On April 9, soon after five members of the Democratic Socialists of America (DSA) had secured seats on Chicago’s City Council, the Chicago DSA electoral working group gathered in a concrete office building on South Ashland Avenue to talk about what comes next. The chapter’s priorities for the new aldermen include addressing lead in drinking water and eliminating the Chicago Police Department’s gang database.
“We’re the first chapter in the country to have the lucky problem of having five aldermen who we are trying to keep accountable,” says Sarah Hurd, 24. Hurd, whose blond hair is streaked pink and purple, joined DSA in the summer of 2017 and now co-chairs the branch’s electoral working group. (A week later, the lucky problem would grow, when DSA member Rossana Rodríguez-Sánchez won a council seat by 13 votes after a mail-in and provisional ballot count.) Hurd hopes to “work out the kinks of making sure membership has a say in legislation without unwieldy processes.” That night’s discussion was brief, the prelude to a longer conversation about the branch’s strategy to campaign for Bernie Sanders, but member Steve Weishampel, 33, proposed a committee to “coordinate our communications with elected officials.”
DSA’s nationwide membership has grown nearly tenfold since the 2016 presidential election, but another measure of its traction is the number of new DSA-endorsed elected officials: at least 60, the organization estimates, from county school boards to Congress. Across the country, DSA chapters are learning in real time how a fast-growing, multi-tendency organization can work with the politicians it helps elect, balancing an uncompromising vision of a socialist future with the mundane challenges of everyday organizing.
They have been largely independent in this work. In 2018, DSA’s National Political Committee (NPC) adopted an electoral strategy that member Allie Cohn, 48, of Knoxville DSA, describes as decentralized, “as opposed to the NPC saying, ‘This is what you’re going to do electorally.’ ”
With guidelines in place, Hurd has a vision of collaboration — between DSA, the politicians it endorsed and other groups on the Left. “I think it’s kind of like just viewing ourselves on the same team,” she says.
For Kara Gloe, a 38-year-old-mother of four in Moorhead, Minn., involvement in DSA preceded electoral politics. In early 2017, she helped write the bylaws for Red River Valley DSA—which also encompasses Fargo, N.D. When Gloe decided to run for school board that summer, her fellow chapter members knocked on doors and helped her trounce her 12 opponents. “I don’t know if I would have run without the help I was counting on from DSA,” says Gloe.
Gloe’s victory is significant in a region where the term “socialism” is often met with confusion or antagonism. “There is definitely an effort to villainize the word,” says member Courtney Schaff, 28, who lives in Fargo. “And we are doing our best to reclaim it, before it gets too scary.” It helps to have Gloe in office, who answers “Why would you call yourself that?” with “You know Bernie Sanders?”
Gloe is frank about the fact that her hectic schedule — raising four kids between the ages of 6 and 14 and attending half-a-dozen monthly school board meetings — makes attendance at DSA meetings difficult. “I had some guilt after the first election about dropping off the face of the earth with DSA after these people rallied around me,” she says.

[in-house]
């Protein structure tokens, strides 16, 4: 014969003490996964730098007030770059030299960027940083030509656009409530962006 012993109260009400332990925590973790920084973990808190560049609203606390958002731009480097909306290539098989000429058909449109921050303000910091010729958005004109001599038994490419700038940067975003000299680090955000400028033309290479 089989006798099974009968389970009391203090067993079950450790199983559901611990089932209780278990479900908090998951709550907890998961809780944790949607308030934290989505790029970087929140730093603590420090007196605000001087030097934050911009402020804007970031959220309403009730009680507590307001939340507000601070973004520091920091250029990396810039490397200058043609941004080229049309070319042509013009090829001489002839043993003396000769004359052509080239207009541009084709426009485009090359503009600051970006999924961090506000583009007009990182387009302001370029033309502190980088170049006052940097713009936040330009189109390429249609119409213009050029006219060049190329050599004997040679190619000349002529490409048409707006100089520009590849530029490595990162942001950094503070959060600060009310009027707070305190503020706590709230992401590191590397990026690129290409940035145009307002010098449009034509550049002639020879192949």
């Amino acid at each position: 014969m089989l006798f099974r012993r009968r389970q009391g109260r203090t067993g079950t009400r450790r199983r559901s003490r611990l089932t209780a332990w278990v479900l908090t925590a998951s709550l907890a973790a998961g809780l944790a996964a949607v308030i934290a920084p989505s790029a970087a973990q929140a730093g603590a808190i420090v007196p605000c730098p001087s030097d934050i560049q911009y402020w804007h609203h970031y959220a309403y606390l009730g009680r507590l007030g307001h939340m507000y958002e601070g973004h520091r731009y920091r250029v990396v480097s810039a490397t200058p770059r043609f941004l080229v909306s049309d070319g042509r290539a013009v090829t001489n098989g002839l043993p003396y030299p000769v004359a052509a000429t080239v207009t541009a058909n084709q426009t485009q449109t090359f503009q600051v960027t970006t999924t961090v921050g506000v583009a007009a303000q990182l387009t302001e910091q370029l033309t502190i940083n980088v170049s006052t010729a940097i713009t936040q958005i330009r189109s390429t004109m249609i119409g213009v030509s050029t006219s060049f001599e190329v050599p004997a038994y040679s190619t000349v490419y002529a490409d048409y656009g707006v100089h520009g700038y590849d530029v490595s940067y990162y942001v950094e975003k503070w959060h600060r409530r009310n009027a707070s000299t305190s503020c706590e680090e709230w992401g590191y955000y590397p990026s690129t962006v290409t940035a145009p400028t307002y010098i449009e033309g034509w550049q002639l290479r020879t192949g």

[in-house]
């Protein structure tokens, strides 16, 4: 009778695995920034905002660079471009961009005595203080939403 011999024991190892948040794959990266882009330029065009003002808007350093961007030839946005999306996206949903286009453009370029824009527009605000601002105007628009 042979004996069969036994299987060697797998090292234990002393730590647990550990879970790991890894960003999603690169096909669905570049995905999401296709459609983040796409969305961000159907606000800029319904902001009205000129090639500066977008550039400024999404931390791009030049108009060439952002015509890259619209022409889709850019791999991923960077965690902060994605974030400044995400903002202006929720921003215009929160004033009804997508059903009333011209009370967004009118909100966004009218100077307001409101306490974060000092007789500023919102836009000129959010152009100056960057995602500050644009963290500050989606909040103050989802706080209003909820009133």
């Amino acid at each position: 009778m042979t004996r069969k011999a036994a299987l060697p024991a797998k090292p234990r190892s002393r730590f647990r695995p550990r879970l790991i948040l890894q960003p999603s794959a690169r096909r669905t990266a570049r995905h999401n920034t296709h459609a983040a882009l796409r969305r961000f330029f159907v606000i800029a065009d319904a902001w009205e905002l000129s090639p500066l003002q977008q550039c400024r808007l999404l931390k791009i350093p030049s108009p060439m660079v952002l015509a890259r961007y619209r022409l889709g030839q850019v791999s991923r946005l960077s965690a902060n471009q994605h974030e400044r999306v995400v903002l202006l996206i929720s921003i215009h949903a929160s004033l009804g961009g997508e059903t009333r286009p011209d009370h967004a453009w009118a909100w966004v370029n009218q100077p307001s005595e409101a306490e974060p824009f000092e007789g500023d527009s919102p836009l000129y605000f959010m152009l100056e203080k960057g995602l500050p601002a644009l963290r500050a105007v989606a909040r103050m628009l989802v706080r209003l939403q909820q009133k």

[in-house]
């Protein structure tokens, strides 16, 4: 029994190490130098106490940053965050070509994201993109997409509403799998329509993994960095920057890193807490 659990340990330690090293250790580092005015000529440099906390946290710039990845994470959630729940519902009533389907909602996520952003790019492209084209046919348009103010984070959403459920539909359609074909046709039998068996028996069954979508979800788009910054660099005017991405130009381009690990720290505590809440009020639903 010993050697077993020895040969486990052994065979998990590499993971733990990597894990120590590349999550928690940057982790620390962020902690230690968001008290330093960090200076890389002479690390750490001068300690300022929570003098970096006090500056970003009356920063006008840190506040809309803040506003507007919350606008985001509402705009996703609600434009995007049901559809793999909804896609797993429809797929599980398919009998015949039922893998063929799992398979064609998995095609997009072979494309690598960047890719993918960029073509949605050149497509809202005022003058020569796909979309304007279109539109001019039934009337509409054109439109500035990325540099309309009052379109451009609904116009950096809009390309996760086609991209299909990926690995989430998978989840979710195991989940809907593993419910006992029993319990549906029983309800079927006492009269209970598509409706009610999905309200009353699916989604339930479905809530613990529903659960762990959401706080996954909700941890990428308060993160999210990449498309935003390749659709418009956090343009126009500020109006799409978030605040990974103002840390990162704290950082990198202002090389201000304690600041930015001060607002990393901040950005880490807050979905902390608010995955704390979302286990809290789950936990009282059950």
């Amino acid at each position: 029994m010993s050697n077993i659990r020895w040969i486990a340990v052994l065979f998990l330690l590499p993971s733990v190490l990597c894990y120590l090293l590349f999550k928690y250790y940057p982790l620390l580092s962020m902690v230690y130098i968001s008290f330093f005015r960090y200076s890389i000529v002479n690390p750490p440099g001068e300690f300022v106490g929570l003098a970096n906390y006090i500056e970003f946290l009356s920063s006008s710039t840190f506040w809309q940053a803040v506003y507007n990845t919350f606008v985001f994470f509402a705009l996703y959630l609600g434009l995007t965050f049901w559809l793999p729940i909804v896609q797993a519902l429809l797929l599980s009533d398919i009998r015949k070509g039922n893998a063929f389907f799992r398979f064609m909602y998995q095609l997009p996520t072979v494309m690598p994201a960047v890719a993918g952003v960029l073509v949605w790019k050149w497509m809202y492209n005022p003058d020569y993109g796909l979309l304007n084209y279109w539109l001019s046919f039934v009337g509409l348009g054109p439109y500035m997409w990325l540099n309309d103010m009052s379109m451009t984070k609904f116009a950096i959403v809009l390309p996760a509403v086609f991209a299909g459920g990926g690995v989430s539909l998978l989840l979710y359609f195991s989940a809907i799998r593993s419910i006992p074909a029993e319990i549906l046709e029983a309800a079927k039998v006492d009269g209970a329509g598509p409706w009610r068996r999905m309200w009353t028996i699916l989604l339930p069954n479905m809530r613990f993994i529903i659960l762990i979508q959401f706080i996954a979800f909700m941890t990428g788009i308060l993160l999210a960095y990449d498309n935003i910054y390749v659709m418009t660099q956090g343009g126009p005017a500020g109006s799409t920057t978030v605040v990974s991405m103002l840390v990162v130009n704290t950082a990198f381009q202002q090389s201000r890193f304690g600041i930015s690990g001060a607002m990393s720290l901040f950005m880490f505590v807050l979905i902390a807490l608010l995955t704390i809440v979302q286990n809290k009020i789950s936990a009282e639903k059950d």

But DSA was forgiving, and Gloe still keeps up with the chapter’s socialist feminist working group over a group text and strives to put socialism into practice in office. Since her election, she has organized two annual peanut butter and jelly sandwich fundraisers to cover the debts of families that are past due on their school lunch payments.
“We’re family,” says Schaff. “Kara is part of the genetic makeup of our chapter. She’s in the marrow of our chapter. And that lends to a very organic line of communication back and forth.”
Another one of Red River Valley DSA’s endorsed candidates, the Native American activist Ruth Buffalo, was elected to the North Dakota State House in November 2018. This April, the chapter set a new endorsement threshold — 67% of the vote from a quorum of meeting attendees — and created its first endorsement committees, which will be tasked with writing candidate questionnaires, and assessing any candidate’s viability, volunteer needs and alignment with chapter priorities.
“I think we were lucky that our first endorsement was with someone that we have such great care and trust for,” says Schaff. “Now we are starting to think more intentionally about accountability.”
Pittsburgh DSA garnered national attention in May 2018 when two of its endorsed candidates, Summer Lee and Sara Innamorato, decisively beat incumbent state Reps. Dom and Paul Costa, members of a prominent Democratic family, in the primary. The In These Times headline read, “Socialists and Progressives Just Trounced the Democratic Establishment.”
But Pittsburgh DSA and the new state representatives have since drifted apart. Lee did not respond to requests for comment for this story. Innamorato confirmed that while she still pays DSA dues, she does not attend meetings. “There are amazing advocates, policy experts and labor organizers who happen to also be DSA members and are interested in electoral politics and legislative strategy,” she says. “Those are the people I keep in contact with as a legislator.”
The disconnect goes back to last spring. Following Lee and Innamorato’s victories, tensions brewing within the chapter over the primacy of electoral politics boiled up. Instead of turning, as Chicago has, to discussions of how to work with the candidates they had just elected, Pittsburgh DSA focused its attention inward. In June 2018, the chapter hosted a bylaws convention and voted to change its leadership structure. Members of a less electorally focused group took over and some who prized electoral work decamped. Daniel Moraff, 27, who both managed Lee’s campaign and was active in DSA, has let his membership lapse, saying that the chapter has become “internally focused.” (Full disclosure: Moraff has written for In These Times.)
Carl Redwood, 66, a Pittsburgh DSA member, longtime socialist and veteran of the anti-Vietnam War movement and African Liberation Support Committee, says disagreements are to be expected. “We had meetings where people brought pistols back in the day,” he says. “The key thing around DSA, is there’s a lot of different tendencies. This whole big tent idea is a good thing.”
But the chapter has struggled with cliquishness and a lack of internal communication, several current and former members told In These Times. An email from DSA’s national grievance officer to Pittsburgh DSA member Arielle Teer, 31, in late 2018 describes “what many feel is a toxic environment.” Some current and former members contacted for this story would not speak on the record, concerned about reprisal.